Uberbill's questions

Questions and answers on the basic structure of the LCC

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Uberbill's questions

Postby sandywilliams » Wed Jul 13, 2011 1:39 pm

Forgive my ignorance, for I have just joined the forum as well as just began reading the LCCOTO. Being an aspiring musician, I too, am struggling with the "Concept" and the original question (above).
I must refer to page 53 of the text regarding GR's reference to tonal gravity wherein he states "...in order to accommodate the evolution of the five main Western chord types (major, minor, seventh, augmented and diminished), the Lydian Chromatic Scale skips the seventh fifth (i.e. the interval of a fifth from B to F# in the key of F Lydian). As a result of this transition from the uninterrupted ladder of successive fifths, the Lydian Chromatic Scale is also referred to as the Western Order Of Tonal Gravity."
This appears to be the only reference I have seen, so far, regarding the lapse of the progression of fifths, as illustrated. Of course, I'm only into Part II, chapter IV. In any event, I was immediately grabbed by this blip in the sequence at first glance. It disturbed me then that there did not seem to be an explanation. (Let's face it, Chart A early on in the text is rather intimidating). Even after reading the statement on page 53, it made me more confused. I thought to myself, what does "in order to accommodate..." mean. My first question was, has he co-opted his theory? Again no explanation. Don't get me wrong, the man is amazing. His explanations are well stated and in easily understandable terms, but occasionally, it begins to levitate into an "outgoing", if you will, manner.
One more fundamental concept I have struggled with (in this early stage of the game) is going into the Lydian Mode III on page 26. Previous to this, in Mode I, II and VI, the sub-principal chords were built on the modal tonic (C being the Lydian tonic) of C, D and A, respectively, using intervals of 3rds. However, beginning with Mode III (E) this pattern is no longer used. The Lydian parent scale is used with the III (E) in the base and it is a Major Mode IIIB. Now, in my "Western" mind I'm thinking E would create a minor chord. What really bugs me is, here again, there is no transition. It's like opening the doors in the Matrix.
Be gentle!

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Re: Uberbill's questions

Postby guitarjazz » Wed Jul 13, 2011 8:17 pm

The skipped fifth seems to really throw people for a curve. Vertical Tonal Gravity concerns itself with chordscale unity. The author establishes a continuity by introducing all 12 tones in an order that represents their ability to spawn various chord types, based on an inside/outside continuum. If you accept that the Lydian Tonic is the defining color tone of a chord then it's not too difficult to think of the bII as the most outside of the twelve tones. Also, these tones must be thought of in different way than the Circle of Close To Distant Relationship, Cycle of Fifths, Cycle of Keys, which are related to harmonic progression, in the realm of Horizontal Tonal Gravity.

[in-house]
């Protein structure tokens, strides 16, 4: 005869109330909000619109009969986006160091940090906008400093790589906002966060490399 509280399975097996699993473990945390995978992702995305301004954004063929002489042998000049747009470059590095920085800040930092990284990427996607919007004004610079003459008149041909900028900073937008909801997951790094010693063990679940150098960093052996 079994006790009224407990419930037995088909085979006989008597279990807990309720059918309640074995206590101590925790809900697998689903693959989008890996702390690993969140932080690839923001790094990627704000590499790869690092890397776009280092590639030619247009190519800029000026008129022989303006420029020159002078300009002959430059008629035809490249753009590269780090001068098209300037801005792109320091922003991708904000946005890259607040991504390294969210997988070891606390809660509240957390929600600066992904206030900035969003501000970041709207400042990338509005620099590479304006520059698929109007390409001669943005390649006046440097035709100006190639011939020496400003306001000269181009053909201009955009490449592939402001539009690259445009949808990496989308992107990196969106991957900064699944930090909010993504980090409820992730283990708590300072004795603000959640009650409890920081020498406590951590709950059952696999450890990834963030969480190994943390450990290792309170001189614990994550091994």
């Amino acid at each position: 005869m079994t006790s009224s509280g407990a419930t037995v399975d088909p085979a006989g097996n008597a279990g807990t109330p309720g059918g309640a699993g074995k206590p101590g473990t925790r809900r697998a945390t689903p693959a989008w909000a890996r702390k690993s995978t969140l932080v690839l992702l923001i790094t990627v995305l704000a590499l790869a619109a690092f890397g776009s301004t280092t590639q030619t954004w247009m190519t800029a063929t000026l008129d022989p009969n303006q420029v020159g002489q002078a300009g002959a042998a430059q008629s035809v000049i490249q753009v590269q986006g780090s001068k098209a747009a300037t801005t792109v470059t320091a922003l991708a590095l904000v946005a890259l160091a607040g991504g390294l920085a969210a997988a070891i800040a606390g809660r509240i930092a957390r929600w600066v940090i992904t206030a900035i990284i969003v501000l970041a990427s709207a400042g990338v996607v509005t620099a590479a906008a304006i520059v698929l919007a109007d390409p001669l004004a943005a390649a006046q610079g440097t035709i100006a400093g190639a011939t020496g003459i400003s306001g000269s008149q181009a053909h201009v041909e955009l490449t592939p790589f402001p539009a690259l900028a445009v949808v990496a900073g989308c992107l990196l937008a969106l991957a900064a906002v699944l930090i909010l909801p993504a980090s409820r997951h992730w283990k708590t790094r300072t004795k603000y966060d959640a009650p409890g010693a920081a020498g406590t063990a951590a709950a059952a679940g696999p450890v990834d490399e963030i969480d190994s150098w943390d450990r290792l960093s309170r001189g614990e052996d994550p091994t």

So, look at various chords and see what happens when you introduce the bII: Cminor7 (Eb LT) introducing an E natural virtually compromises the basic integrity of the chord. Try this on other chords and see what you think. There is no law that says you can't use the E natural but it seems to be the most 'out' tone.
As for the "Lydian Mode III on page 26" it does create an Eminor chord specifically Emi+5, Imaj/IIIB or IIIminor+5, they are really one and the same.
If you play through all those chords on piano I think you'll hear what Russell was getting at. It's different than just going "the C major scale has Cmaj,Dmin,Emi, Fmaj, Gmaj,Amin, Bdim'.
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Re: Uberbill's questions

Postby guitarjazz » Wed Jul 13, 2011 8:17 pm

Welcome BTW!
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Re: Uberbill's questions

Postby uberbill » Wed Jul 13, 2011 11:40 pm

how do I get to the thread: "Tonal Gravity (again)", April 22,2011?
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Re: Uberbill's questions

Postby sandywilliams » Thu Jul 14, 2011 12:27 pm

Not sure. Seems like the 'search' function is a little 'jacked up'. Did you have have another question about Tonal Gravity?
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Re: Uberbill's questions

Postby Andrew » Tue Jul 19, 2011 10:44 pm

Awhile back I was thinking about this. I get what Russell i getting, but I think the five western chords idea maybe isn't the best explanation. I think the best logic to this is that if you take a C lydian scale and add a C# to it, you also get a G lydian scale. So you get to lydian scales that are competing against eachother. The same thing with adding an F to a c lydian. You will also come up with an f lydian scale. And so it leaves the flat two and perfect four for last, because those two are the ones that have the most outgoing tonal gravity because they immediately imply additional lydian tonics.
"Life finds a way"- Wayne Shorter
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Re: Uberbill's questions

Postby guitarjazz » Wed Jul 20, 2011 10:42 pm

I think George's idea about the Western Order of Tonal Gravity being about the various notes propagating chords is primary. This doesn't deny what you are noting is true. I think it good to understand where he was coming from and not try to read too much extra into it.
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